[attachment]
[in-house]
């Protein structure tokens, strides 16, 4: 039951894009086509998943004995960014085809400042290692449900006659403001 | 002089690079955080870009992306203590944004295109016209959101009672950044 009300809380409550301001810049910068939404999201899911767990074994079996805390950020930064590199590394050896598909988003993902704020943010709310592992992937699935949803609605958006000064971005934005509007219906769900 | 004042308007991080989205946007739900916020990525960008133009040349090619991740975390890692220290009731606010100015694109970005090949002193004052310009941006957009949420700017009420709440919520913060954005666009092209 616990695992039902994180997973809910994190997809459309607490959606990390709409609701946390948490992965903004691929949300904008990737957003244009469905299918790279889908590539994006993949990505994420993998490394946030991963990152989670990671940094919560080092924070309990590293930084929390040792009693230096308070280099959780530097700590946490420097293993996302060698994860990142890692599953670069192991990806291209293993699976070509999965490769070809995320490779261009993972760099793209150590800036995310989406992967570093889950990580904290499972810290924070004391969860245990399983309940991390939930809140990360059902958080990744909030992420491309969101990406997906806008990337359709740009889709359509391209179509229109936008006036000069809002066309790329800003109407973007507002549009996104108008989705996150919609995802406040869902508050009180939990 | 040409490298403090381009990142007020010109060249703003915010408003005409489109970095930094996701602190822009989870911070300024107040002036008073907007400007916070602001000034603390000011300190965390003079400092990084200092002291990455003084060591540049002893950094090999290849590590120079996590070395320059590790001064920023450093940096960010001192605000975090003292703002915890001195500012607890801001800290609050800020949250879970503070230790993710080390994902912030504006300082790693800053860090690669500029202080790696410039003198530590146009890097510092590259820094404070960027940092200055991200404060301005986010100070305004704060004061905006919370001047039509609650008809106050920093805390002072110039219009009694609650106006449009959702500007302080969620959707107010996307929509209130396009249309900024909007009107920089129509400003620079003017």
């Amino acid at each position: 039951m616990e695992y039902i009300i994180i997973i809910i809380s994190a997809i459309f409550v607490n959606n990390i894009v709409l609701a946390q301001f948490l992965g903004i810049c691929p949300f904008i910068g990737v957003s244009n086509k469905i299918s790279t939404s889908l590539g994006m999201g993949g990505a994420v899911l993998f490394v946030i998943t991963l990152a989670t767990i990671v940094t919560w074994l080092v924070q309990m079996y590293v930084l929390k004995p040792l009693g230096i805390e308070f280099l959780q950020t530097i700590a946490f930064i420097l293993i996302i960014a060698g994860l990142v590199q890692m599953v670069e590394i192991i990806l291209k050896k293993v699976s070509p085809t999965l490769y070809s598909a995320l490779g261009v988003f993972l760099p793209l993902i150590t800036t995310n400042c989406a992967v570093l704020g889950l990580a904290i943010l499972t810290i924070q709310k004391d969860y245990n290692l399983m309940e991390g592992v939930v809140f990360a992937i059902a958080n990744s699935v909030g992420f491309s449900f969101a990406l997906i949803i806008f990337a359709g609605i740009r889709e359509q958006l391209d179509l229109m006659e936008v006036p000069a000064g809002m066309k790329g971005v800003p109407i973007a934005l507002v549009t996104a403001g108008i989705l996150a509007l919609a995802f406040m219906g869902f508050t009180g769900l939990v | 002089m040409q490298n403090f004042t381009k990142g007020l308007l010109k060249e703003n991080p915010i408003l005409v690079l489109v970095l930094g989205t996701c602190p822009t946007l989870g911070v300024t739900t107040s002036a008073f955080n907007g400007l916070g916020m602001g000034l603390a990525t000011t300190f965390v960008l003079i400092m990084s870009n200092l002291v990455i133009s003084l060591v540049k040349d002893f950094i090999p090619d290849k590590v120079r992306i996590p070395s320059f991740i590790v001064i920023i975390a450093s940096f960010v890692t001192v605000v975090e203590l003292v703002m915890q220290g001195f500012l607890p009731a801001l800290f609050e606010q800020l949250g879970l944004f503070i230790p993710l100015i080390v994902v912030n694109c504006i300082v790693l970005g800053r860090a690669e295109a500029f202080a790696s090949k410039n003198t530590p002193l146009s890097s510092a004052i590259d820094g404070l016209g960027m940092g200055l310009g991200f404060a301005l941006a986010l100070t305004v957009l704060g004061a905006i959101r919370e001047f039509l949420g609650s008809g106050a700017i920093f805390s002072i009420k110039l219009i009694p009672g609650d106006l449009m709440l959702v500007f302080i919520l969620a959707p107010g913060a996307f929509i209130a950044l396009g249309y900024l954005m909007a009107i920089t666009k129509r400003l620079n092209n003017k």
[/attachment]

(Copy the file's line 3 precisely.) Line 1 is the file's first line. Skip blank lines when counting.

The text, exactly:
């Amino acid at each position: 039951m616990e695992y039902i009300i994180i997973i809910i809380s994190a997809i459309f409550v607490n959606n990390i894009v709409l609701a946390q301001f948490l992965g903004i810049c691929p949300f904008i910068g990737v957003s244009n086509k469905i299918s790279t939404s889908l590539g994006m999201g993949g990505a994420v899911l993998f490394v946030i998943t991963l990152a989670t767990i990671v940094t919560w074994l080092v924070q309990m079996y590293v930084l929390k004995p040792l009693g230096i805390e308070f280099l959780q950020t530097i700590a946490f930064i420097l293993i996302i960014a060698g994860l990142v590199q890692m599953v670069e590394i192991i990806l291209k050896k293993v699976s070509p085809t999965l490769y070809s598909a995320l490779g261009v988003f993972l760099p793209l993902i150590t800036t995310n400042c989406a992967v570093l704020g889950l990580a904290i943010l499972t810290i924070q709310k004391d969860y245990n290692l399983m309940e991390g592992v939930v809140f990360a992937i059902a958080n990744s699935v909030g992420f491309s449900f969101a990406l997906i949803i806008f990337a359709g609605i740009r889709e359509q958006l391209d179509l229109m006659e936008v006036p000069a000064g809002m066309k790329g971005v800003p109407i973007a934005l507002v549009t996104a403001g108008i989705l996150a509007l919609a995802f406040m219906g869902f508050t009180g769900l939990v | 002089m040409q490298n403090f004042t381009k990142g007020l308007l010109k060249e703003n991080p915010i408003l005409v690079l489109v970095l930094g989205t996701c602190p822009t946007l989870g911070v300024t739900t107040s002036a008073f955080n907007g400007l916070g916020m602001g000034l603390a990525t000011t300190f965390v960008l003079i400092m990084s870009n200092l002291v990455i133009s003084l060591v540049k040349d002893f950094i090999p090619d290849k590590v120079r992306i996590p070395s320059f991740i590790v001064i920023i975390a450093s940096f960010v890692t001192v605000v975090e203590l003292v703002m915890q220290g001195f500012l607890p009731a801001l800290f609050e606010q800020l949250g879970l944004f503070i230790p993710l100015i080390v994902v912030n694109c504006i300082v790693l970005g800053r860090a690669e295109a500029f202080a790696s090949k410039n003198t530590p002193l146009s890097s510092a004052i590259d820094g404070l016209g960027m940092g200055l310009g991200f404060a301005l941006a986010l100070t305004v957009l704060g004061a905006i959101r919370e001047f039509l949420g609650s008809g106050a700017i920093f805390s002072i009420k110039l219009i009694p009672g609650d106006l449009m709440l959702v500007f302080i919520l969620a959707p107010g913060a996307f929509i209130a950044l396009g249309y900024l954005m909007a009107i920089t666009k129509r400003l620079n092209n003017k």